Why Americans and French Are So Bad at Learning Foreign Languages, and What We Should Do About It

Why Americans and French Are So Bad at Learning Foreign Languages, and What We Should Do About It
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For Americans traveling abroad, few things are more apparent than how much we collectively suck at foreign languages.

In the nearly two years I’ve lived as an American in Paris, it’s been my observation that, when my compatriots claim to speak a little French, they mean, “I know how to say ‘Bonjour!”

On the contrary, when a French person claims to speak un petit peu d’anglais, they mean, “I can hold a conversation in English for five minutes, at least.”

That said, the notoriously self-effacing French are not wrong to point out that their English ability pales in comparison to many of their European counterparts.

With 54 percent of its population proficient in English, the world's largest ranking of countries by English skill ranks France at No. 29, behind Germany (9) and Spain (25), as well as many less-developed countries like Poland (10) or Bulgaria (24).

That’s not so bad when you consider that just 30 percent of Americans are estimated to speak a foreign language. Although, given that English is by far the world’s most dominant language, Americans do have somewhat of an excuse (albeit, a weak one).

Specifically, out of the world’s approximately 7.5 billion inhabitants, 1.5 billion speak English—that's 20 percent of the Earth's population. By contrast, just a little over 220 million speak French globally. In Europe alone, 41 percent of Europeans speak English, while only 19 percent speak French.

That’s not to say that Americans shouldn’t be worried by our linguistic laziness, but it’s hard to argue France has cause for greater concern, especially in the face of rising unemployment—now the highest in the Eurozone.

One of the reasons for this persistent unemployment, according to POLITICO, is the inability of the French education system to train young people for the jobs the economy requires. And what does our global economy increasingly require? English.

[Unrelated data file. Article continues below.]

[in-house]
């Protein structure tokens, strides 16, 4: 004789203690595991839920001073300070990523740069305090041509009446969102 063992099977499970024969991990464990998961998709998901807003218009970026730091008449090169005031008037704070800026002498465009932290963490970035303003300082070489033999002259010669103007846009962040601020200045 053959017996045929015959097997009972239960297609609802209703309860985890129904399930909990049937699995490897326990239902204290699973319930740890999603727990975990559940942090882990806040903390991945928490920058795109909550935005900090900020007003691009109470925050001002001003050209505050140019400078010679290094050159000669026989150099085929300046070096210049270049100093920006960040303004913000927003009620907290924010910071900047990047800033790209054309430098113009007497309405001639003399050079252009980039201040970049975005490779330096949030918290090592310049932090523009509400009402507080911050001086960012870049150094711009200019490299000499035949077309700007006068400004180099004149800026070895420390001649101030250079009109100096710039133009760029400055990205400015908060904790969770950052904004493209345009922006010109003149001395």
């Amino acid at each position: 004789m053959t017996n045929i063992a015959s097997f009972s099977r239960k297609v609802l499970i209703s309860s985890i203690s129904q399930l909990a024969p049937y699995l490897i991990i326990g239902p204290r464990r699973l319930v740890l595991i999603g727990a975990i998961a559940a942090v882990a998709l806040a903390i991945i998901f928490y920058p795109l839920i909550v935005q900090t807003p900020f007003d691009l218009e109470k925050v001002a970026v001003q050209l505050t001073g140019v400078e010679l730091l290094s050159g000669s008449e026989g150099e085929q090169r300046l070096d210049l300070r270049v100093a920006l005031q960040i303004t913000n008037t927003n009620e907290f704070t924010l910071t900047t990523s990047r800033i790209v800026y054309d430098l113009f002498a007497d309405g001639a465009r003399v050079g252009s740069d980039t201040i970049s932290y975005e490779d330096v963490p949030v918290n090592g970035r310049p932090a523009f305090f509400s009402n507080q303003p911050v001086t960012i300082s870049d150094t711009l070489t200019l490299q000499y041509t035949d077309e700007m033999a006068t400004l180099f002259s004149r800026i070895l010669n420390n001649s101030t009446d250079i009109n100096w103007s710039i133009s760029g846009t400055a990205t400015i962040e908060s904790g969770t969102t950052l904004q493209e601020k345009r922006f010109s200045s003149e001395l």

“The French are bad at learning English because we’re bad at teaching it,” a French friend recently told me, adding, “All that matters are the test results, not whether you can actually speak.”

To those familiar with the French bureaucracy, this may sound like an all too stereotypical problem: all process, no substance. But when it comes to foreign language-learning, Americans are in the same boat.

Unlike many Americans, I started learning a second language (Spanish) soon after acquiring basic verbal skills. This was in large part thanks to my Dad—a multilingual American rarity, speaking both in Arabic and Spanish, fluently. It was also in large part because I spent my youth in Texas.

Needless to say, while my Spanish has long since faded, I now speak both French and Italian fluently (some days are better than others, tbh).

Curiously, despite now living and working at a French company in Paris, I was at best a B+ French student in higher-level university courses. Once I’d reached a certain level of fluency, I didn’t have the patience for more grammar exercises or rote memorization.

Instead, I rationalized, the only way to speak more fluently was, simply, to speak (and listen) more. For that reason, I joined and chaired my university’s French Conversation Club, sought out French exchange students on campus, and even became an exchange student myself, at La Sorbonne. Did it really matter that I couldn’t explain the grammatical theory behind the subjunctive tense?

Unfortunately, for the majority of language teachers, it did and still does. Fortunately for me, I didn’t care. But for many foreign-language students across the U.S. and France alike, this obsession with linguistic perfection hinders their confidence and, as a result, their ability.

Last summer, I met a young French woman in Marseilles who implored me to respond to her in English while she continued to speak in French.

“Why don’t you try responding in English?” I asked her. “Clearly, you understand everything I’m saying.”

“Because I’m scared of making a mistake,” she said, in French.

This is the problem. When it comes to learning and mastering a foreign language, we should champion mistakes as a prerequisite to speaking. Who cares what you got on the test if you’re too afraid to open your mouth. After all, no matter what language you’re speaking, the point is to speak. And when you do, who cares if you mess up conjugating a verb or pronouncing something funny? Hell, native speakers will probably think it’s cute AF.

The more important question foreign-language teachers from Paris to Palo Alto should be asking is, “Did you effectively communicate?” If so, A+.

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